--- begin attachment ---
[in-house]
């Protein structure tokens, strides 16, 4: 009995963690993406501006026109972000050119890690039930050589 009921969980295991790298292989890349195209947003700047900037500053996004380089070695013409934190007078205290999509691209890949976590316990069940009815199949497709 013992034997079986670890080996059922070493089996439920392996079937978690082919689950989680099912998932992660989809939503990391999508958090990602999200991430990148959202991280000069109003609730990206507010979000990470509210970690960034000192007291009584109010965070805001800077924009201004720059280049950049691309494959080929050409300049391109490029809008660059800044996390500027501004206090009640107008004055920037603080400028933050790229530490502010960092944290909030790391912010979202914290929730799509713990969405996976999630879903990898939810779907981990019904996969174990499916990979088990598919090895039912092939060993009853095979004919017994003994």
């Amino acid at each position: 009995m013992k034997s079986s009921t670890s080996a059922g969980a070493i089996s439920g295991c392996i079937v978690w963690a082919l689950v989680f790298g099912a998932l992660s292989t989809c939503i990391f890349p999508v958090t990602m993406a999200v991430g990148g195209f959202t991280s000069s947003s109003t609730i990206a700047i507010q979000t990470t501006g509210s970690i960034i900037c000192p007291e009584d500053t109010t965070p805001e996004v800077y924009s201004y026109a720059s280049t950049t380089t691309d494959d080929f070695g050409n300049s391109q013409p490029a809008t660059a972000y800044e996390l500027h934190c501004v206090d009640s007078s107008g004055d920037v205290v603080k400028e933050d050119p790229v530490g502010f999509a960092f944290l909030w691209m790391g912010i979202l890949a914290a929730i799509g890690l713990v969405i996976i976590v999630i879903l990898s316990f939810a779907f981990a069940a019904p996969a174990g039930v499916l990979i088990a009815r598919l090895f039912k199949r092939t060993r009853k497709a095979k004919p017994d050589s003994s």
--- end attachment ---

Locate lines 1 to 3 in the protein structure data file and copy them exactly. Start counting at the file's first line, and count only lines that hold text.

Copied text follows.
[in-house]
């Protein structure tokens, strides 16, 4: 009995963690993406501006026109972000050119890690039930050589 009921969980295991790298292989890349195209947003700047900037500053996004380089070695013409934190007078205290999509691209890949976590316990069940009815199949497709 013992034997079986670890080996059922070493089996439920392996079937978690082919689950989680099912998932992660989809939503990391999508958090990602999200991430990148959202991280000069109003609730990206507010979000990470509210970690960034000192007291009584109010965070805001800077924009201004720059280049950049691309494959080929050409300049391109490029809008660059800044996390500027501004206090009640107008004055920037603080400028933050790229530490502010960092944290909030790391912010979202914290929730799509713990969405996976999630879903990898939810779907981990019904996969174990499916990979088990598919090895039912092939060993009853095979004919017994003994």
């Amino acid at each position: 009995m013992k034997s079986s009921t670890s080996a059922g969980a070493i089996s439920g295991c392996i079937v978690w963690a082919l689950v989680f790298g099912a998932l992660s292989t989809c939503i990391f890349p999508v958090t990602m993406a999200v991430g990148g195209f959202t991280s000069s947003s109003t609730i990206a700047i507010q979000t990470t501006g509210s970690i960034i900037c000192p007291e009584d500053t109010t965070p805001e996004v800077y924009s201004y026109a720059s280049t950049t380089t691309d494959d080929f070695g050409n300049s391109q013409p490029a809008t660059a972000y800044e996390l500027h934190c501004v206090d009640s007078s107008g004055d920037v205290v603080k400028e933050d050119p790229v530490g502010f999509a960092f944290l909030w691209m790391g912010i979202l890949a914290a929730i799509g890690l713990v969405i996976i976590v999630i879903l990898s316990f939810a779907f981990a069940a019904p996969a174990g039930v499916l990979i088990a009815r598919l090895f039912k199949r092939t060993r009853k497709a095979k004919p017994d050589s003994s």